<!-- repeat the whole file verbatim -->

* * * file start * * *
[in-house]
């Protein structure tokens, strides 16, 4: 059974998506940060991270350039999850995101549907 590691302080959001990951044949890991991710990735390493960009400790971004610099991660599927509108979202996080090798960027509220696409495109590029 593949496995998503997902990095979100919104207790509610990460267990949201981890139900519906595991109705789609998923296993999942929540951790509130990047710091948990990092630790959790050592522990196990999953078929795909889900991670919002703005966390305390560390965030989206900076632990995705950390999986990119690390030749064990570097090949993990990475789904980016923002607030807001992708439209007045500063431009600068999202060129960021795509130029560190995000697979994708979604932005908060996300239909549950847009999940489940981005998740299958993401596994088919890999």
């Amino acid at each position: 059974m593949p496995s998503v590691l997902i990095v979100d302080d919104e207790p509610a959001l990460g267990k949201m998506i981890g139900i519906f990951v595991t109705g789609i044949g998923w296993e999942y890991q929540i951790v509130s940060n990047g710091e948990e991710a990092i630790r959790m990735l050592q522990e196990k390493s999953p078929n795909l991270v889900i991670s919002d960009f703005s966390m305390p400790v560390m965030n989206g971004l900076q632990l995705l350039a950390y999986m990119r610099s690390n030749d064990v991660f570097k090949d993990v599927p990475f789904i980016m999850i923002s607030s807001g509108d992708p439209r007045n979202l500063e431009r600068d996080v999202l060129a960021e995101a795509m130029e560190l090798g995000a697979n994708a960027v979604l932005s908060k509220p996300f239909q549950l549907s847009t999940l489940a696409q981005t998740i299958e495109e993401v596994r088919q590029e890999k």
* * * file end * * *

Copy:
[in-house]
């Protein structure tokens, strides 16, 4: 059974998506940060991270350039999850995101549907 590691302080959001990951044949890991991710990735390493960009400790971004610099991660599927509108979202996080090798960027509220696409495109590029 593949496995998503997902990095979100919104207790509610990460267990949201981890139900519906595991109705789609998923296993999942929540951790509130990047710091948990990092630790959790050592522990196990999953078929795909889900991670919002703005966390305390560390965030989206900076632990995705950390999986990119690390030749064990570097090949993990990475789904980016923002607030807001992708439209007045500063431009600068999202060129960021795509130029560190995000697979994708979604932005908060996300239909549950847009999940489940981005998740299958993401596994088919890999």
């Amino acid at each position: 059974m593949p496995s998503v590691l997902i990095v979100d302080d919104e207790p509610a959001l990460g267990k949201m998506i981890g139900i519906f990951v595991t109705g789609i044949g998923w296993e999942y890991q929540i951790v509130s940060n990047g710091e948990e991710a990092i630790r959790m990735l050592q522990e196990k390493s999953p078929n795909l991270v889900i991670s919002d960009f703005s966390m305390p400790v560390m965030n989206g971004l900076q632990l995705l350039a950390y999986m990119r610099s690390n030749d064990v991660f570097k090949d993990v599927p990475f789904i980016m999850i923002s607030s807001g509108d992708p439209r007045n979202l500063e431009r600068d996080v999202l060129a960021e995101a795509m130029e560190l090798g995000a697979n994708a960027v979604l932005s908060k509220p996300f239909q549950l549907s847009t999940l489940a696409q981005t998740i299958e495109e993401v596994r088919q590029e890999k």